지난 수십 년 동안 동아시아 국가를 포함한 많은 국가에서 저렴한 저숙련 노동력은 경쟁력의 원천이었다. 그러나 자동화가 진행되면서 값싼 인력과 낮은 기술은 더는 경제 성장이나 일자리를 보장할 수 없게 되었다.
As the editor of the World Bank’s education blog, I get weekly submissions from our education experts from all corners of the globe. Provocative and informative, our bloggers write about some of the education sector’s most hotly debated issues today.
Here are 2017’s most-read blog posts:
#10 There are cost-effective ways to train teachers
Teachers are the single most important factor affecting how much students learn. However, talent and heart aren’t enough to make a good teacher- as in all professions, one must train (and continue to train!) to be truly effective. This can be a big challenge in countries with fewer resources for education. Read about how 8,000 teachers in disadvantaged districts in Ghana upgraded their skills while simultaneously teaching in schools.
Finland’s success in PISA ― a worldwide study by the Organization for Economic Co-operation and Development (OECD) of 15-year-old students’ aptitudes in mathematics, science, and reading ― was a surprise to Finns. In 2006, it was the best performing country. Even though the results have declined, Finland still ranks among the top countries.
It is estimated that more than 250 million school children throughout the world cannot read. This is unfortunate because literacy has enormous benefits – both for the individual and society. Higher literacy rates are associated with healthier populations, less crime, greater economic growth, and higher employment rates. For a person, literacy is a foundational skill required to acquire advanced skills. These, in turn, confer higher wages and more employment across labor markets .
Recently, the OECD released the results for PISA 2015, an international assessment that measures the skills of 15-year-old students in applying their knowledge of science, reading, and mathematics to real-life problems. There is a sense of urgency to ensure that students have solid skills amidst modest economic growth and long-term demographic decline in Europe and Central Asia (ECA).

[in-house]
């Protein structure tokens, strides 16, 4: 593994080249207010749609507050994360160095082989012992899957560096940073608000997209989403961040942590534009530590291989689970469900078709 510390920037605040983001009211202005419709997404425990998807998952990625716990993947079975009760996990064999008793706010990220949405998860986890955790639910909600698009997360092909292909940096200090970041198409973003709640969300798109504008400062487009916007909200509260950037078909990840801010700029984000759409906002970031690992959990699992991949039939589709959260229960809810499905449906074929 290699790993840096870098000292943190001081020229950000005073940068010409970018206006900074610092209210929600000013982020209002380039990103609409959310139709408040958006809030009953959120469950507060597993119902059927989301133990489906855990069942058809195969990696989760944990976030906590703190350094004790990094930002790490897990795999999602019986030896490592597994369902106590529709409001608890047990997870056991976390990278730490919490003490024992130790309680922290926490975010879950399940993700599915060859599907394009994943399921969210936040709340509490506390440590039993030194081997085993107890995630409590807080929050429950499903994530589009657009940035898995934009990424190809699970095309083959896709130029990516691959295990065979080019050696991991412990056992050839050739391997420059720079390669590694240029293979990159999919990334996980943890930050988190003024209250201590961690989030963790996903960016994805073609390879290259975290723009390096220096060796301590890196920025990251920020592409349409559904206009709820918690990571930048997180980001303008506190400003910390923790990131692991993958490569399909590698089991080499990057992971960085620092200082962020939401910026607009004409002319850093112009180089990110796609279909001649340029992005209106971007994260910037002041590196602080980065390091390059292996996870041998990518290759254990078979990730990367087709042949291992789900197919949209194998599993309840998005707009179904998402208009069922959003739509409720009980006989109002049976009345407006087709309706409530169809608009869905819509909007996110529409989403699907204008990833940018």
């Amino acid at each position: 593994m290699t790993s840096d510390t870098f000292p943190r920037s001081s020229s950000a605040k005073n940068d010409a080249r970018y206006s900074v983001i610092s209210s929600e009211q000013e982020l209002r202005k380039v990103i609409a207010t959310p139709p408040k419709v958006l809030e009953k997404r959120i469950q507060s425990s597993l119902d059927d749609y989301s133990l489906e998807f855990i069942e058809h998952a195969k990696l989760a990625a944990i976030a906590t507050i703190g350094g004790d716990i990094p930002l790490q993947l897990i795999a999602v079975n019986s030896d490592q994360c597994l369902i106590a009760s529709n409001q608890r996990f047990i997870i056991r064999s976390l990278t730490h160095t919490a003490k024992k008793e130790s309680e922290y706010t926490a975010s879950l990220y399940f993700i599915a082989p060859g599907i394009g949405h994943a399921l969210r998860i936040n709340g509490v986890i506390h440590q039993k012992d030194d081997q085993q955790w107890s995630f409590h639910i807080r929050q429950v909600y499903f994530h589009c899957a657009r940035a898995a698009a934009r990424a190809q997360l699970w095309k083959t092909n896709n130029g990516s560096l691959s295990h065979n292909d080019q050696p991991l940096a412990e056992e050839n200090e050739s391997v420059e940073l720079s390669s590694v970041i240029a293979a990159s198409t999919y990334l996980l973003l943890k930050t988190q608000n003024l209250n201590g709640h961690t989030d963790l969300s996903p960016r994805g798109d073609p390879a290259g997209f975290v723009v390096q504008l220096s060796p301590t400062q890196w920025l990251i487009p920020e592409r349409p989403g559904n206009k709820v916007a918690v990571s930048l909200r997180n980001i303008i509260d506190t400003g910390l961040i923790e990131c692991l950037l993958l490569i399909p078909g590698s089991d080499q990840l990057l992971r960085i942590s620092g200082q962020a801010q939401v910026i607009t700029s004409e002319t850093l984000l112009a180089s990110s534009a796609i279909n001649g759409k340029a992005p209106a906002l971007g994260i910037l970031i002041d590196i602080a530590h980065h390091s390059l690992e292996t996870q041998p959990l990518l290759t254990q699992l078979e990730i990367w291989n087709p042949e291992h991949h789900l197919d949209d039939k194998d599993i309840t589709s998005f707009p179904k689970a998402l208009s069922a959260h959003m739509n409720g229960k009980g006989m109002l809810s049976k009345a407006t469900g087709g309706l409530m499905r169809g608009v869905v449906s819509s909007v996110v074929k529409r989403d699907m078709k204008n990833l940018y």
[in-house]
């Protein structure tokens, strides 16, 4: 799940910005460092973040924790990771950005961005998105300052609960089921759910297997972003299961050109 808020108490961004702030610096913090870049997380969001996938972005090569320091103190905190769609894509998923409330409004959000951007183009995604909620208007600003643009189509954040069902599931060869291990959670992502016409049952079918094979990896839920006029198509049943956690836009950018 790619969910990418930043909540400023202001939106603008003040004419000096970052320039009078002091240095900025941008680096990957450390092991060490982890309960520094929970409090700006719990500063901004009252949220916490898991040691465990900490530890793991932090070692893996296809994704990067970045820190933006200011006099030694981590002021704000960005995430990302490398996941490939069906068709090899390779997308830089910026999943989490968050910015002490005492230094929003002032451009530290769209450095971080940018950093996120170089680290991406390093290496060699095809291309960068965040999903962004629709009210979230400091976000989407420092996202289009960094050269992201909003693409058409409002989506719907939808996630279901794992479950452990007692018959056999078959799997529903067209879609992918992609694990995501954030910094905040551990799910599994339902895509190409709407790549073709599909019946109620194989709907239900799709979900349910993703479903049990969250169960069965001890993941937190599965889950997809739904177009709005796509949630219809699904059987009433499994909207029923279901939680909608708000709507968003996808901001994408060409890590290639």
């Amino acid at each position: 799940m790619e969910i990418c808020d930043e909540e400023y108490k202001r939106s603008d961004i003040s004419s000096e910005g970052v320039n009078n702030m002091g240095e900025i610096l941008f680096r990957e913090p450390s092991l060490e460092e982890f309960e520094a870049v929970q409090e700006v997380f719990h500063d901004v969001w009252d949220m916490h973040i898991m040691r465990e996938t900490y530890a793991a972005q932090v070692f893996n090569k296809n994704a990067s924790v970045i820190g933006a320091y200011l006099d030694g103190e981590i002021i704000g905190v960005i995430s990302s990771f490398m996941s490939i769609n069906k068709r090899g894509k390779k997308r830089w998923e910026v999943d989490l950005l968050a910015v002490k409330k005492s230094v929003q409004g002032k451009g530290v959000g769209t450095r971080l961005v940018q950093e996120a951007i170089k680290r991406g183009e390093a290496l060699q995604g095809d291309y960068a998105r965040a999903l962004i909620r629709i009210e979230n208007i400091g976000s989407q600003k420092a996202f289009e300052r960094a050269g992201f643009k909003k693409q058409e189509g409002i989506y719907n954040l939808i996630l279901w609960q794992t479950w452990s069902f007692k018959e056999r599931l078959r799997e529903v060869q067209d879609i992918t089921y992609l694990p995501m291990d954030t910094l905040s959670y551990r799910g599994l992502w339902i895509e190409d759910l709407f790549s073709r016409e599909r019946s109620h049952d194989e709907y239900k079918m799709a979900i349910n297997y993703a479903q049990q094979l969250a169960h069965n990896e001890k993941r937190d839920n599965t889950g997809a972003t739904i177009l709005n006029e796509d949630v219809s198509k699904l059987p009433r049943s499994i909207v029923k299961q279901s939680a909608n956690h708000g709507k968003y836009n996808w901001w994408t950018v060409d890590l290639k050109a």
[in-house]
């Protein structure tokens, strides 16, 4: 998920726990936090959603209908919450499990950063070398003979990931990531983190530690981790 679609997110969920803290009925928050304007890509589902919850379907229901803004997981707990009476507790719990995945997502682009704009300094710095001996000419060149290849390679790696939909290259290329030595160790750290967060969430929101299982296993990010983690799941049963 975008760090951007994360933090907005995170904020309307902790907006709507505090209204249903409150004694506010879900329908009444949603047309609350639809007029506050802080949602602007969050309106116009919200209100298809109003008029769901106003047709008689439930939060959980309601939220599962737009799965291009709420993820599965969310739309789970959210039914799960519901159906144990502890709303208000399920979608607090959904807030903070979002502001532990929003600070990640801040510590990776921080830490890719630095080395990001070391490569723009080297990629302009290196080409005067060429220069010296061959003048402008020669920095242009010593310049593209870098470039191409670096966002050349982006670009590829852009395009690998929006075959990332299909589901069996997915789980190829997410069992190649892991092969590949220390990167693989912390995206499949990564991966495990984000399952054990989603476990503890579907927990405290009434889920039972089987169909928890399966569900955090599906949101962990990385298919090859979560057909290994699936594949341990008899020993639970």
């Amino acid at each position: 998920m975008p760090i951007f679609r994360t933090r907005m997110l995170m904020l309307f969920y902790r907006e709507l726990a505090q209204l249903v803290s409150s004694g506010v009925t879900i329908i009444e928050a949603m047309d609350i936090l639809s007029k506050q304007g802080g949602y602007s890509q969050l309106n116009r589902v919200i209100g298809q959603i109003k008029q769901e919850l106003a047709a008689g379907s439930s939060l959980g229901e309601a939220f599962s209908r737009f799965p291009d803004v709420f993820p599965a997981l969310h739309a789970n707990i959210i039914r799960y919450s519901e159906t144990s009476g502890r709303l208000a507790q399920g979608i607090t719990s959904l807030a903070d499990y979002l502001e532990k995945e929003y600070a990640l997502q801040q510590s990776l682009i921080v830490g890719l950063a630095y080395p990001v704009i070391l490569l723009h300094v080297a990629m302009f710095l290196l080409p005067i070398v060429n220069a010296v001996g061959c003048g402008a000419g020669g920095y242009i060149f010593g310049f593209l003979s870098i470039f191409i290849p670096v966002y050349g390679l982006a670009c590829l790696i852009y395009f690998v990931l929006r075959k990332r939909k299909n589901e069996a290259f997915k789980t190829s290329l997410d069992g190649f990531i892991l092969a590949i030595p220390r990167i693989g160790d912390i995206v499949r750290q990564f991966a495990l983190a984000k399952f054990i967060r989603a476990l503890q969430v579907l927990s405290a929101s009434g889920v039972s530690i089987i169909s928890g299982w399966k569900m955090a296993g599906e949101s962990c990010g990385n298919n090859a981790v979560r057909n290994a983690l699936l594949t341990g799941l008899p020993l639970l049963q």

Over the past few decades, cheap and low-skilled labor has provided many countries — including much of East Asia — with a competitive advantage. However, with economies increasingly turning to automation, cheap labor and low skills will no longer guarantee economic growth or even jobs.
Every sector is reforming to meet the changing demands of the global economy. Except one. Education remains a predominantly public service. This is fine except that it means that this is also mainly publicly-provided, publicly-financed, and regulated. No public service agency is expected to do as much as we expect of education. How are education systems around the world faring?
"If you want one year of prosperity, grow grain. If you want a decade of prosperity, plant trees. If you want 100 years of prosperity, invest in people."
Every person needs and deserves quality education. But what does quality education mean? Even for countries which have affirmed their status as “quality education service providers,” there are arguments supporting or refuting education service quality. For developing countries, the challenge is even greater ¾ limited resources, major needs, and lack of experience are common problems faced by decision-makers in education. Various methods are used globally to compare the quality of education system—one of which is the OECD’s Programme for International Student Assessment (PISA).
Daca vrei un an de prosperitate, cultivă grâu. Daca vrei 10 ani de prosperitate, plantează copaci. Daca vrei 100 de ani de prosperitate, investește în oameni.
Fiecare persoană are nevoie și merită o educație de calitate. Dar ce înseamnă o educație de calitate? Chiar și pentru țările care și-au afirmat statutul de ”prestatori de servicii educaționale de calitate” vor fi argumente ce vor susține sau infirma calitatea serviciilor educaționale.